Who cares about learning EAD?

Matt (@herbison) over at Hot Brainstem posted a good question to his blog: “Can you skip learning EAD and go right to Archivists’ Toolkit or Archon?” He suggests that the “right way” to create accessible finding aids (EAD, DACS, XML, XSLT, and AT) is not as important as finding a (faster) way to get stuff online. First, I want to say thanks to him for bringing this question to the table.

I was not trained to create EAD finding aids in grad school (although I have experience with XML and HTML). Instead, I was trained to create EAD-compatible MS Word docs that were plopped into an EAD template by an encoder and sent over to the OAC. For me, AT was not part of the process of creating a finding aid.

In my current job, I’m working with old EAD files that were outsourced and tied to a problematic stylesheet (they referenced JPG files and included HTML color codes). I imported these old EAD files  into AT — minor editing was needed, but nothing that made me reference the EAD tag library. I have yet to create one from “scratch,” although I did recently attend the basic EAD workshop through SAA. I can now search and edit the contents of our existing finding aids (all 450+ of them) and create new ones within the AT interface…and with less opportunity for human error.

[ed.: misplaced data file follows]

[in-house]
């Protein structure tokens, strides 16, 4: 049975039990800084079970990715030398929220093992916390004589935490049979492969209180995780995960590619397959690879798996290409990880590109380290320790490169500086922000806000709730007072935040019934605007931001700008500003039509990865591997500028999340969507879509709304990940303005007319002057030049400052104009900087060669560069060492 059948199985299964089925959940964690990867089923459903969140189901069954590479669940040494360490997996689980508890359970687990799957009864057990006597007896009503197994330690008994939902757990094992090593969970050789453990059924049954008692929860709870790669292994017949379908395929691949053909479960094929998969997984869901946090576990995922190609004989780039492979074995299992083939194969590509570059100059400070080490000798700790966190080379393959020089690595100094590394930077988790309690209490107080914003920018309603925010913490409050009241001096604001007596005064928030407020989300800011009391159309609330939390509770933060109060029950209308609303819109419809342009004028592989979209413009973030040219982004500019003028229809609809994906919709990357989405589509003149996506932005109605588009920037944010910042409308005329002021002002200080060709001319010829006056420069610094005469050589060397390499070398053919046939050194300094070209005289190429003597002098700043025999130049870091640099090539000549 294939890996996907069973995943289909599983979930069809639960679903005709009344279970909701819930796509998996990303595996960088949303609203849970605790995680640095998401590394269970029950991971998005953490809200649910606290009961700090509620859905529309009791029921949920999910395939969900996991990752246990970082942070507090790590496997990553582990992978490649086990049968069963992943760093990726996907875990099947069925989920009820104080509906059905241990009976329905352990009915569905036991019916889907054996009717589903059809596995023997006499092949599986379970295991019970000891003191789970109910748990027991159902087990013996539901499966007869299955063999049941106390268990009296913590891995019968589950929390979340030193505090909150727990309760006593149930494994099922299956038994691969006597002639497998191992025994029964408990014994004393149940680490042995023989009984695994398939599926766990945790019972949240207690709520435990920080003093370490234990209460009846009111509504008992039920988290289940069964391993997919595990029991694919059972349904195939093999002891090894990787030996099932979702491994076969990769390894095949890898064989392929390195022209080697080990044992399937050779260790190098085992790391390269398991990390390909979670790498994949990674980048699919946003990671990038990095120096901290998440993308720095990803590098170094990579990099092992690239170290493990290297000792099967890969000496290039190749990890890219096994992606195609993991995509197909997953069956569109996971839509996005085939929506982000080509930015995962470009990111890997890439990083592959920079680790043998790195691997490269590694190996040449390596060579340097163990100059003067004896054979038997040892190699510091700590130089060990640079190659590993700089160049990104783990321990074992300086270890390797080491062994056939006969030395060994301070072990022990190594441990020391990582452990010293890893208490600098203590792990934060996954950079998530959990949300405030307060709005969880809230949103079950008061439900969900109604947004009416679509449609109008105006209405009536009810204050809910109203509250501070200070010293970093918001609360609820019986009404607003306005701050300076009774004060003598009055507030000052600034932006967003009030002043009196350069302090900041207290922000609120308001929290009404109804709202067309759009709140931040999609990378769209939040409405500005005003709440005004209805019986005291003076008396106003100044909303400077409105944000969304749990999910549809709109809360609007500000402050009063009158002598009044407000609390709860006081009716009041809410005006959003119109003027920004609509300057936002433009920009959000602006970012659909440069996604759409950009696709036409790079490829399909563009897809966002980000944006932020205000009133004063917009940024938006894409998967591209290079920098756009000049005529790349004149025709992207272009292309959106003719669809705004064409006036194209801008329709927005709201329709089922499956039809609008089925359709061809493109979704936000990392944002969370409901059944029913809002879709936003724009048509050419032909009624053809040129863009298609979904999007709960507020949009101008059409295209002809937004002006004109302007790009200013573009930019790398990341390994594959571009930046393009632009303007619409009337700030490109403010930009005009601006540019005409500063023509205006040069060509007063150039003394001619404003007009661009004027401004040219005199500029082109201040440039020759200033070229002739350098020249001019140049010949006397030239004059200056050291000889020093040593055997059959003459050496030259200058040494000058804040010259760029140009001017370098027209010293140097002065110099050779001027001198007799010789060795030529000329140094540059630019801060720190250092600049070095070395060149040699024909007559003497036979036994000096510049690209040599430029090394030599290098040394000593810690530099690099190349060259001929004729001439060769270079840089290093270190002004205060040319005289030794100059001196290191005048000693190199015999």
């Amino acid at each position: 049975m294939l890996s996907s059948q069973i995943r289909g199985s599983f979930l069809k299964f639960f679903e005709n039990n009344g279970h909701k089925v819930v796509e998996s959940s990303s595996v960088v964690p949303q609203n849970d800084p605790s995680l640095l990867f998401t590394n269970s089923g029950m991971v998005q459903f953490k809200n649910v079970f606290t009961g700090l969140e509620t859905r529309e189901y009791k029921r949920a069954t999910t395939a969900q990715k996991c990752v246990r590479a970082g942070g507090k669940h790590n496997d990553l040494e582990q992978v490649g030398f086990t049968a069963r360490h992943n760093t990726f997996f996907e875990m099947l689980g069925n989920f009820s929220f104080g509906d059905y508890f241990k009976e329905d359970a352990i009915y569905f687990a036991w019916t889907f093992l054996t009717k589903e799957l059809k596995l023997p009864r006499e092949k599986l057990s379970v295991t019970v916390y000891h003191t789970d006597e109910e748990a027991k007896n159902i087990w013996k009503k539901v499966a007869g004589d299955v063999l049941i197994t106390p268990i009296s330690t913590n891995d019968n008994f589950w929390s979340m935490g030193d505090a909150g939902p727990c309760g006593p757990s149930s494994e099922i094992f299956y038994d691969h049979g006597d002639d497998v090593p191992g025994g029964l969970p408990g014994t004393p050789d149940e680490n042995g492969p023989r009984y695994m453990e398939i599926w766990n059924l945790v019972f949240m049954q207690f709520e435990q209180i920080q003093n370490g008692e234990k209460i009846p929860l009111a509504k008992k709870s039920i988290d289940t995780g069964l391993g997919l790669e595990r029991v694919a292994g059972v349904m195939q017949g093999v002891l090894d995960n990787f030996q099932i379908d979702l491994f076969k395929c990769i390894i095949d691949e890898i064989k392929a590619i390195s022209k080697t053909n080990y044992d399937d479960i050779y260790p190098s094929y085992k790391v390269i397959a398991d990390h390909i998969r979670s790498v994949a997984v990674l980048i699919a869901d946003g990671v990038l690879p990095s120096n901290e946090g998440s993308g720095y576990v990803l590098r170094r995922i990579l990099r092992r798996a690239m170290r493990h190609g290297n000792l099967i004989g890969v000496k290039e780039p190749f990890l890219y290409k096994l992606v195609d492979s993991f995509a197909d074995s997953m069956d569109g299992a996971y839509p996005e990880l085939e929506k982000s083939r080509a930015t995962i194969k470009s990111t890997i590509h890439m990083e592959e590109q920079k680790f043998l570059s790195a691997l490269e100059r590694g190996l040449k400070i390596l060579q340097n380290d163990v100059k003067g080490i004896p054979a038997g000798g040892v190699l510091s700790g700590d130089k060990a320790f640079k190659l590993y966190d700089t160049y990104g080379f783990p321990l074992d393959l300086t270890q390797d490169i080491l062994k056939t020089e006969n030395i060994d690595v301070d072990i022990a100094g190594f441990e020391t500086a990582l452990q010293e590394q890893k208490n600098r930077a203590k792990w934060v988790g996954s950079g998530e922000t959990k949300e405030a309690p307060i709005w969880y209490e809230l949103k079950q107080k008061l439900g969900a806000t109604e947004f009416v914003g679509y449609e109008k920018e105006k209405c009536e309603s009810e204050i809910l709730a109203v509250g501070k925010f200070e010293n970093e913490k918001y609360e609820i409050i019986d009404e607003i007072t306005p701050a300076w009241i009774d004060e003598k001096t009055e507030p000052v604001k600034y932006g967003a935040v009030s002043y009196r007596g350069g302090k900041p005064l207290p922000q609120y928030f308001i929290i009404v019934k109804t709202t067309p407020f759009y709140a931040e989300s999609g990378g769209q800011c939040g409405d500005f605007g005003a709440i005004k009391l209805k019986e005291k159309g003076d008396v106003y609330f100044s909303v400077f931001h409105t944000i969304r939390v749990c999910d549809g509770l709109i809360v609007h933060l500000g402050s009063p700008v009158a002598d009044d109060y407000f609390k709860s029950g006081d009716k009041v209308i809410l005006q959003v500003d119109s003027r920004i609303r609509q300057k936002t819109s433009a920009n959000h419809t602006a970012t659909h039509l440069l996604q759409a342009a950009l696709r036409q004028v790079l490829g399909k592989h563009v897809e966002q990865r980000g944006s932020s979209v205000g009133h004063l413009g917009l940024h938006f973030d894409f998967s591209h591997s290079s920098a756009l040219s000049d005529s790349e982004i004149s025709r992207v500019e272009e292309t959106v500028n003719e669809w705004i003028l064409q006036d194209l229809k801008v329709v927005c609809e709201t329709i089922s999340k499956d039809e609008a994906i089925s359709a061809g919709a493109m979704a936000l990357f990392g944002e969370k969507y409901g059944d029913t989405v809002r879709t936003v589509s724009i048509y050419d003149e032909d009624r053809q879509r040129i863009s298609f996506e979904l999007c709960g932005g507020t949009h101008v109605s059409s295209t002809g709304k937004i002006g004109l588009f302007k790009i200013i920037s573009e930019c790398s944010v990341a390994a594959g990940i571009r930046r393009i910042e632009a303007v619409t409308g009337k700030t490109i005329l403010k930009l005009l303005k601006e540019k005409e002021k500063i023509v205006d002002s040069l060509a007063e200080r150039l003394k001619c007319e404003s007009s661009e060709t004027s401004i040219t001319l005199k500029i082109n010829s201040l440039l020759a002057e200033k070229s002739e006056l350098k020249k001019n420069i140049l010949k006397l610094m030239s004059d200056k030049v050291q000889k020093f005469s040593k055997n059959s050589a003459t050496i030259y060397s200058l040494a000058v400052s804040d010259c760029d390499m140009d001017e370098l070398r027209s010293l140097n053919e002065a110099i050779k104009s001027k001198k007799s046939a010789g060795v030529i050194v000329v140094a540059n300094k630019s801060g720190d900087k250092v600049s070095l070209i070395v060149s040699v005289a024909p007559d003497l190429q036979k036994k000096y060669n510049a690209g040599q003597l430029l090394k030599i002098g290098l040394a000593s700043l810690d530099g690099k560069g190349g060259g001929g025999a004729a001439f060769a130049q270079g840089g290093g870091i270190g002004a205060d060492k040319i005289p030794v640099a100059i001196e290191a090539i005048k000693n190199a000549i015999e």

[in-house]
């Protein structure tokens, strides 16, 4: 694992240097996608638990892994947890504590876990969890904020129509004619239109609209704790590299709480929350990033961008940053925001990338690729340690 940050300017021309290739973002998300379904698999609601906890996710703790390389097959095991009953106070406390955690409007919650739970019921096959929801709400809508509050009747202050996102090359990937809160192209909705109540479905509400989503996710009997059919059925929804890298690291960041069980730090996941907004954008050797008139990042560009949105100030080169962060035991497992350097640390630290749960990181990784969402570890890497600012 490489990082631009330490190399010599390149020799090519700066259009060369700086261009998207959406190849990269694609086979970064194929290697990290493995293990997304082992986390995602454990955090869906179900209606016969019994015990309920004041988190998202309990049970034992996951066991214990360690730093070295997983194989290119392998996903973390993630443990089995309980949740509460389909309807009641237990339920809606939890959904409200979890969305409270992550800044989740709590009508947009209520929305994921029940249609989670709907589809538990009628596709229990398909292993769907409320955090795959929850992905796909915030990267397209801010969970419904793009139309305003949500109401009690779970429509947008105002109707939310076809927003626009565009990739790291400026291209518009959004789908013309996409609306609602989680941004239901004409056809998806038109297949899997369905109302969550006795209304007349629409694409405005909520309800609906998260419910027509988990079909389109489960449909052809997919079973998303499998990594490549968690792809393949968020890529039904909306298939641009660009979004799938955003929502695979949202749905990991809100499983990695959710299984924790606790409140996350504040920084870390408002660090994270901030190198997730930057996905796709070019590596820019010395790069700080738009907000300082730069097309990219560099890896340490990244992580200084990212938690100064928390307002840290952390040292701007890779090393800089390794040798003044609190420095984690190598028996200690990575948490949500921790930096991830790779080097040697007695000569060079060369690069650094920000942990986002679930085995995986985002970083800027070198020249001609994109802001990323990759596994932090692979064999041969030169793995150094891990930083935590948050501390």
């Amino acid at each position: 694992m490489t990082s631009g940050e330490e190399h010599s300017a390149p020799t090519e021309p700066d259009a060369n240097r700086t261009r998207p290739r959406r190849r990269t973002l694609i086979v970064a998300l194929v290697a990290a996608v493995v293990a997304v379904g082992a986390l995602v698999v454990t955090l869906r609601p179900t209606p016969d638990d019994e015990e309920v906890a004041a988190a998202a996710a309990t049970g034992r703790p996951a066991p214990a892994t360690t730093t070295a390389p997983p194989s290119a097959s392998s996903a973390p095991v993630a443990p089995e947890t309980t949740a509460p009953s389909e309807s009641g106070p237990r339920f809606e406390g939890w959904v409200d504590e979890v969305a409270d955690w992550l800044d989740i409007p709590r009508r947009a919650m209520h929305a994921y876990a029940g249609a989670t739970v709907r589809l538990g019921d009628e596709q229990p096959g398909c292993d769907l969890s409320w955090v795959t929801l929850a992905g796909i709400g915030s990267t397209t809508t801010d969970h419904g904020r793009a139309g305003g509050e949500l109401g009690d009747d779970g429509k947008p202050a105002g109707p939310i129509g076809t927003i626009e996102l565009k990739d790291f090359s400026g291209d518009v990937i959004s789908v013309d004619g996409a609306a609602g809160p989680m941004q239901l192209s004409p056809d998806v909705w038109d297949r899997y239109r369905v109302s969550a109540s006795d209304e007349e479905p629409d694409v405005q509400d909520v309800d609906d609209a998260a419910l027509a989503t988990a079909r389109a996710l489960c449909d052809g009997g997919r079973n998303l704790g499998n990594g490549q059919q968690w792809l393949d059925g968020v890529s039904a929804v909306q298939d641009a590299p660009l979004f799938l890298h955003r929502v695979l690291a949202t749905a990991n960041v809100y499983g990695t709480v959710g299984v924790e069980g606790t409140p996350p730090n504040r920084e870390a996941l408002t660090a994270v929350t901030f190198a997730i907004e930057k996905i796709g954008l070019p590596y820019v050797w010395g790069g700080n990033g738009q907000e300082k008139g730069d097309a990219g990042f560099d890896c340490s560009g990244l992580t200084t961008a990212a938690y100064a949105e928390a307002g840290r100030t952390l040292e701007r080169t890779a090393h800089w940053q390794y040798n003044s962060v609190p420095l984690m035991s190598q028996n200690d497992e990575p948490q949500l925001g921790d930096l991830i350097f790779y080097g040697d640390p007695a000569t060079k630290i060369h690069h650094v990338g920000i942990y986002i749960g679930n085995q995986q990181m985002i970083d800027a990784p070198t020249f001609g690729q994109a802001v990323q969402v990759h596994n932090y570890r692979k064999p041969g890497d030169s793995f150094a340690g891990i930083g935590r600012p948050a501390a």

I am moving toward the idea of going straight to AT for EAD since it exports “good” EAD (that I have seen so far). I am going to train our grad students and library assistants how to use AT for accessions and basic processing…why would I need to teach them EAD? I am still in the process of answering that question because we are working on a new stylesheet for our finding aids — which means I need to learn more about XSLT. AT might give me a nice EAD document, but it doesn’t make it look pretty online for me.

AT experts like Sibyl (@sibylschaefer) and Mark (@anarchivist) are right when they suggest that an understanding of EAD is important when you need to do stuff with the EAD that AT exports. Just being aware of elements and the tag library helps me “read” an EAD document…and hopefully, it will help me create better, more beautiful finding aids through stylesheets that interact with the data in functional, interactive ways.

So I suppose the question to consider is, “how much do you need to learn about EAD in order to go right to AT or Archon?”


6 Responses to “Who cares about learning EAD?”

  1. 1 S
    May 11, 2010 at 6:52 pm

    I certainly don’t think all staff members need to be trained on the nitty gritty of EAD. If they know the basic components of a finding aid and can create that in Excel or Word, whoever works with EAD or AT can mark it up in AT or with a pre-made template in an XML editor and work the magic.

  2. 2 G.
    May 11, 2010 at 9:10 pm

    I wish more of my colleagues understood EAD to a greater depth. Our shop has moved to a model very similar to AT with XML exported from an integrated system, but it has been frustrating to have a lot of questions that reveal gaps in understanding when it comes to entering information and handling the resulting files. For example, we only just started using revision notes and it has been difficult to get people to consistently fill it in for updated finding aids. In the long run, they’ll get it certainly…I just feel that I have benefited from having to move up myself from basic on-the-job to understanding much more of the reasons and scope behind the EAD tags for more in-depth development.

  3. May 16, 2010 at 7:58 pm

    Who Cares about Learning EAD?
    John Lyles Answer,

    Touchable Archives